In order to demonstrate the points I made in the previous post, I created a small program. This turned out to be a bit more than I anticpated, which seemed to merit more explanation than I had planned. The following screen shot is created by a ListView using the jQuery alternate row styling previosly mentioned.
ListView example

Here is the page code

The ListView is at lines 48 to 103. It has several interesting features.

  1. There is a single ItemTemplate (82-91) but notice that it has an alternating row style. This, of course, was the original point. This is achieved by applying the script function StyleTable() (111-114) from the Document ready script (110).
  2. If you simply place a ListView on the page, you will get “page flicker” when you edit and update an item. From a coding standpoint the simplest way to eliminate this is to place the ListView in an UpdatePanel (48-49, 106-107)
  3. With the UpdatePanel in place we now get nice flickerless updates — except the alternating row styling disappears. When you do a partial page update, you get partial application of styling and scripts. In this case, the Document ready script does not fire when the page does a partial update. This is where we call on the PageRequestManager.

    The PageRequestManager code is at lines 120-128 and provides client-side events for the update panel. In this example code we are only using the EndRequestHandler (122, 126-128) to fire the StyleTable() function that is executed initially by Document ready.

    This is the code for StyleTable:

    115 	function StyleTable() {
    116 		$("table tr:odd").addClass("odd");
    117 		$("table tr:even").addClass("even");
    119 	}

    And this is the PageRequestManager code:

    120 	var pgmgr = Sys.WebForms.PageRequestManager.getInstance();
    121 	pgmgr.add_beginRequest(BeginRequestHandler);
    122 	pgmgr.add_endRequest(EndRequestHandler);
    123 	function BeginRequestHandler(sender, args) {
    124 		var elem = args.get_postBackElement();
    125 	}
    126 	function EndRequestHandler(sender, args) {
    127 		StyleTable();
    128 	}

    Several items of interest here:

    1. You get an instance of the PageRequestManager using a factory method rather than a constructor.(120)
    2. The PageRequestManager has two events that need to be handled.(121-122) (Actually in this fairly simple example, only the endRequest event needs to be handled.) The BeginRequestHandler Identifies which request is in process (in this case there is only one) and the EndRequestHandler takes care of any cleanup needed – like reapplying styles.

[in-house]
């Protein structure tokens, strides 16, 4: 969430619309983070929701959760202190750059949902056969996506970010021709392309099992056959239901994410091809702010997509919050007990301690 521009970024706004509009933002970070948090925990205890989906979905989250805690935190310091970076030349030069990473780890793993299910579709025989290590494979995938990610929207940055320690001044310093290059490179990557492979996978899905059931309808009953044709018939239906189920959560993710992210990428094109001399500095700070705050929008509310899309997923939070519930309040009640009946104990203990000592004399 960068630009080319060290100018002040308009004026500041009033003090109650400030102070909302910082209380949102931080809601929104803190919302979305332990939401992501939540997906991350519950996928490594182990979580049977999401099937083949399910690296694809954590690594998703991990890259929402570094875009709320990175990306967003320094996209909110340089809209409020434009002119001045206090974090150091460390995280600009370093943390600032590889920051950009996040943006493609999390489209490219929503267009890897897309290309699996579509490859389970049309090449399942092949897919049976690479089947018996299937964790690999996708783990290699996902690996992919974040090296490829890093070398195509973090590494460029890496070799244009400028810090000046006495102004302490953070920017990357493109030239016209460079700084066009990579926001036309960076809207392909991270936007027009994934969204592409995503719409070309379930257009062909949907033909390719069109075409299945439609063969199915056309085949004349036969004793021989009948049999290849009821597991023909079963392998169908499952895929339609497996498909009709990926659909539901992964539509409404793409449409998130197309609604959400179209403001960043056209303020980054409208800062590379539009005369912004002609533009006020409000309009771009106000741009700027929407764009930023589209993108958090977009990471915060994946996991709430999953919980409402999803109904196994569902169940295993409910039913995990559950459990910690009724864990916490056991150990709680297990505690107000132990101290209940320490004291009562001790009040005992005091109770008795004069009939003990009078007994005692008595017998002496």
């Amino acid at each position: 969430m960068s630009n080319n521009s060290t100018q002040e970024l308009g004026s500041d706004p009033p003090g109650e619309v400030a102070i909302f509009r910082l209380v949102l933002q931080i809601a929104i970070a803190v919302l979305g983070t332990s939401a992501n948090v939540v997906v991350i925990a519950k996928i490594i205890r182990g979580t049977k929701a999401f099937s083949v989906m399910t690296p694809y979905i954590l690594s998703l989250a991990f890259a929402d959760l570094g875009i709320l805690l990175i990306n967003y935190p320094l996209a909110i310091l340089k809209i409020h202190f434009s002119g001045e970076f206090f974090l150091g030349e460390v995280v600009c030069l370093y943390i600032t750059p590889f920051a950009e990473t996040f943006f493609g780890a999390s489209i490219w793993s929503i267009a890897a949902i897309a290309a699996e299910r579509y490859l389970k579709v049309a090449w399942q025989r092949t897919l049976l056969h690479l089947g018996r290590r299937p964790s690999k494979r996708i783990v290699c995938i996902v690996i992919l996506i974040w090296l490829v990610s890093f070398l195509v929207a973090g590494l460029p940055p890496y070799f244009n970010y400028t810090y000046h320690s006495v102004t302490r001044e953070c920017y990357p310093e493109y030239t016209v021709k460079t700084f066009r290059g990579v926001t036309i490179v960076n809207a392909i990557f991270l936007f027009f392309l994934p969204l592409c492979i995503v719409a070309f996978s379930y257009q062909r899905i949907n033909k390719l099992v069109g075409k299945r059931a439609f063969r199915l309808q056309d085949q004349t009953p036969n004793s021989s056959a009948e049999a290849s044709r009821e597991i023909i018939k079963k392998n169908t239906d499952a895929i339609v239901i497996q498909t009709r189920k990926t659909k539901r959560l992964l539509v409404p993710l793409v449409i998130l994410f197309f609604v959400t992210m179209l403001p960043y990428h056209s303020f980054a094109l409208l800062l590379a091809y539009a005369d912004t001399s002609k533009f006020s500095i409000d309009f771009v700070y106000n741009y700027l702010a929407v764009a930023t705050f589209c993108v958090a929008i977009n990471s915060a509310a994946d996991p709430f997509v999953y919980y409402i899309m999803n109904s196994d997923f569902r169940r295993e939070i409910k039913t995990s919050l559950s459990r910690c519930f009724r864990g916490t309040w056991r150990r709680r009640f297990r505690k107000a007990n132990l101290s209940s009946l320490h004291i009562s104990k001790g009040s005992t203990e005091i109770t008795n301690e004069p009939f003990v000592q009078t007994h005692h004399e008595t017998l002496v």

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Until I figure out what I’m doing, all comments will be moderated. I think. (see opening clause)

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jQuery & Asp.NET Repeater Server Control

I’m probably the last person on earth to discover this, but it is definitely cool….

While the Gridview (and DataGrid) are powerful tools for displaying data, they carry a bit more heft than is needed frequently. Often you can acheive superior results with a Listview (or Repeater) with more fine-grained control and less overhead.

In this case I was using a Repeater inherited from previous versions and have not yet attempted a conversion to Listview (and may not ever). The Repeater control offers an alternate row template which could be used for a lot of things. But mostly it’s probably used, as we had in this case, to put in alternating row backgrounds. The problem is that you create an essentially duplicate row code just to change the styling.

Being at that stage in jQuery where if you’ve just bought a new hammer, every problem looks like a nail… It occurred to me that I had just seen a jQuery script for this pattern:

$("#myTable tr:even").addClass("alternaterowstyle");

You can even:

$("myTable tr:odd").addClass("rowstyle");
$("#myTable tr:even").addClass("alternaterowstyle");

So, in this case, the Repeater is rendering a table. All that’s needed is to apply the jQuery on document ready.

Listview should work essentially the same – haven’t tried it yet.

By having a single item template, you don’t wind up with accidental differences between rows. Or worse, unnoticed differences – because they never stay unnoticed, do they?

If you are running your control inside an UpdatePanel, it’s a bit trickier. But not much – next post.

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